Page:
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Ready to respond to requests of “Show me the data!” with more than a sad little bar graph? The Mediabistro mothership is now recruiting would-be data visualizers for an online course in infographics that can “engage an audience in your brand, cause, or mission.” Guided by tech-meets-branding whiz Amanda McCormick, whose resume includes work with organizations such as New York City Ballet, Bitly, and SocialFlow, students will get up to speed with online tools (we’re looking at you Many Eyes) and develop a robust spec for a data visualization. The infographical fun starts October 7. Learn more here.
When it comes to films about art forgers, woe betide the documentarian who attempts to top Orson Welles‘s delightfully gonzo F is for Fake (1973), which you can—and really should—watch in its mesmerizing entirety at the bottom of this post (what else are late summer afternoons for?). But the directorial trio of Sam Cullman, Jennifer Grausman, Mark Becker have quite the character in career art forger Mark Landis. After he dupes Matthew Leininger, the intrepid museum registrar will stop at nothing to expose the technically skilled fraudster. The cat-and-mouse game unfolds in Art and Craft, which has been burning up the festival circuit and opens in limited release next month (keep an eye out for showtimes here). Behold the trailer:
It started with 30 carefully selected design students from 16 countries. Divided into eight design teams, with three footwear designers and one color and materials designer in each, they took an original design idea from concept to finished design over the course of four weeks as competitors in the World Sneaker Championship. Part footwear design master class and part sneaker smackdown, the event is organized by Pensole, the footwear design academy founded in 2010 by Nike veteran D’Wayne Edwards, and after Friday’s presentations to industry pros, the finalists (in eight categories and for eight sponsoring brands) have been chosen. Head to the online home of Sports Illustrated by 6 p.m. EST Wednesday to cast your online vote for the overall winning design as the finalists head to Vegas to present their designs at the FN Platform trade show. The big winner, to be announced late Wednesday, will be presented with the coveted (and pencil-studded) Pensole World Sneaker Championship belt (pictured) and the possibility of seeing their design sold at retail.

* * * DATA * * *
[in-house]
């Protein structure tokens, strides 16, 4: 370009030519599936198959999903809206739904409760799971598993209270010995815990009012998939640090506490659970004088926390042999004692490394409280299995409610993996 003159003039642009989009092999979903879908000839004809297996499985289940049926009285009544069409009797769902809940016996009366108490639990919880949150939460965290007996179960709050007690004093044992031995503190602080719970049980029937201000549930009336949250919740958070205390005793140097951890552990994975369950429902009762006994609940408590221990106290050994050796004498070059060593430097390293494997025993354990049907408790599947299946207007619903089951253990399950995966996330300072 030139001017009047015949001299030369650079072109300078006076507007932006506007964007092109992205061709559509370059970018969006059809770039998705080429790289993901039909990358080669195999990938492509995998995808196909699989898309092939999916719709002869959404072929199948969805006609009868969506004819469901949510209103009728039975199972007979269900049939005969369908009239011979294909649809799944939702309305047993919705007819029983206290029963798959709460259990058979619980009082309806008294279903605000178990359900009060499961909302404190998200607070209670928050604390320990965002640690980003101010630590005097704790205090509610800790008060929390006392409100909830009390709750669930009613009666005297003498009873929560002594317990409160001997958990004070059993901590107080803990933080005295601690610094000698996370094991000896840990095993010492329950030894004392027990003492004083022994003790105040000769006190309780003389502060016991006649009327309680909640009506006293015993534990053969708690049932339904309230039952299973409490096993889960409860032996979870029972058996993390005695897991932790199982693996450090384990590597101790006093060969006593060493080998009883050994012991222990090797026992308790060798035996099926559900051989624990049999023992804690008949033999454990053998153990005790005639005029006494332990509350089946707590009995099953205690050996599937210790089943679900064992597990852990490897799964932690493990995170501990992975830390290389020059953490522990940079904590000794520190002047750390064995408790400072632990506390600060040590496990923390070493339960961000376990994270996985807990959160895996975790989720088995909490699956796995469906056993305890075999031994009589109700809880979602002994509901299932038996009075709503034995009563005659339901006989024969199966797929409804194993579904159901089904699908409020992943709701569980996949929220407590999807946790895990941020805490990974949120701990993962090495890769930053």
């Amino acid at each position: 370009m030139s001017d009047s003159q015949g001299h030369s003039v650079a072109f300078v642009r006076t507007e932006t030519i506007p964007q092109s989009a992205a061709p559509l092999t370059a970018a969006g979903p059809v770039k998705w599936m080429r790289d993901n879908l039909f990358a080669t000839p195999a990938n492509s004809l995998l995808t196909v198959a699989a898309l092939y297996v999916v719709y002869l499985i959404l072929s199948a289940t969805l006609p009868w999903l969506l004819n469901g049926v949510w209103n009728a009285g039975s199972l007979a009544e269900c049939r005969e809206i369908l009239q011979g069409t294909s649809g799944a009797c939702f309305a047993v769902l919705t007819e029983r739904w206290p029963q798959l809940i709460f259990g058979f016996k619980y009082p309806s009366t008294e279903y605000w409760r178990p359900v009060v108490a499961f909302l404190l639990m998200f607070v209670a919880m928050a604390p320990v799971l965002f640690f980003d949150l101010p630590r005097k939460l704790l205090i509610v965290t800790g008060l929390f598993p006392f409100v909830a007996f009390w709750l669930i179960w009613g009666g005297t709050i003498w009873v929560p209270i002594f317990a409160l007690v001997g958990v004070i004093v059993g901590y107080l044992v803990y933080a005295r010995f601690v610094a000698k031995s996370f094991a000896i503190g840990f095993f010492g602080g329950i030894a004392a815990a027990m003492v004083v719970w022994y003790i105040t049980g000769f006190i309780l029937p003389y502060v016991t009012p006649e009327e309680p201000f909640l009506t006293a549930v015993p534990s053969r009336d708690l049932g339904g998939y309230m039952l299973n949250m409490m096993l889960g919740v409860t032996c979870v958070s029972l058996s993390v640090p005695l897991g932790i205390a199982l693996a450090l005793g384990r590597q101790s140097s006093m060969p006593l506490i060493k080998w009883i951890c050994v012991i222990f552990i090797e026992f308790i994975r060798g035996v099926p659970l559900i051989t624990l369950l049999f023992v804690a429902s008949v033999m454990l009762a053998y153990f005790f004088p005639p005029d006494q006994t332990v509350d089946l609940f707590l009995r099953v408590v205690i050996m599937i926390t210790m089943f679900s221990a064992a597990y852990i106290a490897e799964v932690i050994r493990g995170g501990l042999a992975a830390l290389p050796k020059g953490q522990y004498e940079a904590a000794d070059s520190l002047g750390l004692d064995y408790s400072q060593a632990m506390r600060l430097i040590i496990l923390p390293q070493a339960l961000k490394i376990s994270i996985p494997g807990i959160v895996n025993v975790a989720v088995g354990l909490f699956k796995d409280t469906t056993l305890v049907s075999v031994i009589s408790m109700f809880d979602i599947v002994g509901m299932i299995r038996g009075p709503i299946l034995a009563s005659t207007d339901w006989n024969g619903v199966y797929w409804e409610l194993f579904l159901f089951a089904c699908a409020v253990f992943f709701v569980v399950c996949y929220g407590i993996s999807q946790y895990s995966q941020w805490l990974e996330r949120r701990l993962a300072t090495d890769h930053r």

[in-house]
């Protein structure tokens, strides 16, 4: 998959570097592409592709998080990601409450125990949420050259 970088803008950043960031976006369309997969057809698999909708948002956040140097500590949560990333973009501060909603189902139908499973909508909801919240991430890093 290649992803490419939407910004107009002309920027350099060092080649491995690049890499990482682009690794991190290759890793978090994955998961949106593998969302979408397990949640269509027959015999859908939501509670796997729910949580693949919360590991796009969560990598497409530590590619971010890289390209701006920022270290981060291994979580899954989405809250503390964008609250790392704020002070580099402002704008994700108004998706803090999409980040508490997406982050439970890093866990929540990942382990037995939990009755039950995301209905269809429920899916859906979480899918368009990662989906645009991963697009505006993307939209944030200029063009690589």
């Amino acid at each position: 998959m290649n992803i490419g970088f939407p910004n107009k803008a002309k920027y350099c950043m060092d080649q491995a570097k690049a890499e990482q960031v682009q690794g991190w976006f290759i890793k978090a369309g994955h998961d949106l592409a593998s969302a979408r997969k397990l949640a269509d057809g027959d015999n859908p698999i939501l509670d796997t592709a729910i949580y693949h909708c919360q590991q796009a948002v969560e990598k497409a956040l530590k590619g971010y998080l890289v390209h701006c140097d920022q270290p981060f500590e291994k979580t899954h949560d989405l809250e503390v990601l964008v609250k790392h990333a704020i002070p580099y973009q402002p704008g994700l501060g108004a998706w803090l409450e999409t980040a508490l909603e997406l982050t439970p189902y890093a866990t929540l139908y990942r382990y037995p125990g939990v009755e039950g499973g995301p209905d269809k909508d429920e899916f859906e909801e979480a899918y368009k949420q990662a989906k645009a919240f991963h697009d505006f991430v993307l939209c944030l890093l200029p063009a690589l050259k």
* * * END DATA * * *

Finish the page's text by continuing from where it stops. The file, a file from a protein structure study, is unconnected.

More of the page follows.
“Remingtons from the 1930s go THICK THICK. Midcentury Royals sound like a voice repeating the word CHALK. CHALK. CHALK CHALK. Even the typewriters made for the dawning jet age (small enough to fit on the fold-down trays of the first 707s), like the Smith Corona Skyriter and the design masterpieces by Olivetti, go FITT FITT FITT like bullets from James Bond’s silenced Walther PPK. Composing on a Groma (pictured), exported to the West from a Communist country that no longer exists, is the sound of work, hard work. Close your eyes as you touch-type and you are a blacksmith shaping sentences hot out of the forge of your mind.”
-Tom Hanks, who has channeled his love of manual typewriters into a new iPad app, Hanx Writer